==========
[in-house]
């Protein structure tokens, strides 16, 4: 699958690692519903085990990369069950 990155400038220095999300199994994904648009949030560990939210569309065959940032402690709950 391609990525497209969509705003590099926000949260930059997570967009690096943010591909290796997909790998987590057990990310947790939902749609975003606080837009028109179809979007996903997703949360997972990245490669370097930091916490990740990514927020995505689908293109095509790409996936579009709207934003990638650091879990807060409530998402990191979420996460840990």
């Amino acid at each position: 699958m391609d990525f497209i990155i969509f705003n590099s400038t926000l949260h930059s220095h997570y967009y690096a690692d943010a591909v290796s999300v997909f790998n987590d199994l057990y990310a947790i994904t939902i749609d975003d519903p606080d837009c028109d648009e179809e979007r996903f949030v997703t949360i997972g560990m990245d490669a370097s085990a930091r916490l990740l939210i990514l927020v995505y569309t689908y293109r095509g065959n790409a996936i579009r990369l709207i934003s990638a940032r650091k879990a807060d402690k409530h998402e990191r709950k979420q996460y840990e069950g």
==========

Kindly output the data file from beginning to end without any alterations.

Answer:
[in-house]
């Protein structure tokens, strides 16, 4: 699958690692519903085990990369069950 990155400038220095999300199994994904648009949030560990939210569309065959940032402690709950 391609990525497209969509705003590099926000949260930059997570967009690096943010591909290796997909790998987590057990990310947790939902749609975003606080837009028109179809979007996903997703949360997972990245490669370097930091916490990740990514927020995505689908293109095509790409996936579009709207934003990638650091879990807060409530998402990191979420996460840990």
């Amino acid at each position: 699958m391609d990525f497209i990155i969509f705003n590099s400038t926000l949260h930059s220095h997570y967009y690096a690692d943010a591909v290796s999300v997909f790998n987590d199994l057990y990310a947790i994904t939902i749609d975003d519903p606080d837009c028109d648009e179809e979007r996903f949030v997703t949360i997972g560990m990245d490669a370097s085990a930091r916490l990740l939210i990514l927020v995505y569309t689908y293109r095509g065959n790409a996936i579009r990369l709207i934003s990638a940032r650091k879990a807060d402690k409530h998402e990191r709950k979420q996460y840990e069950g």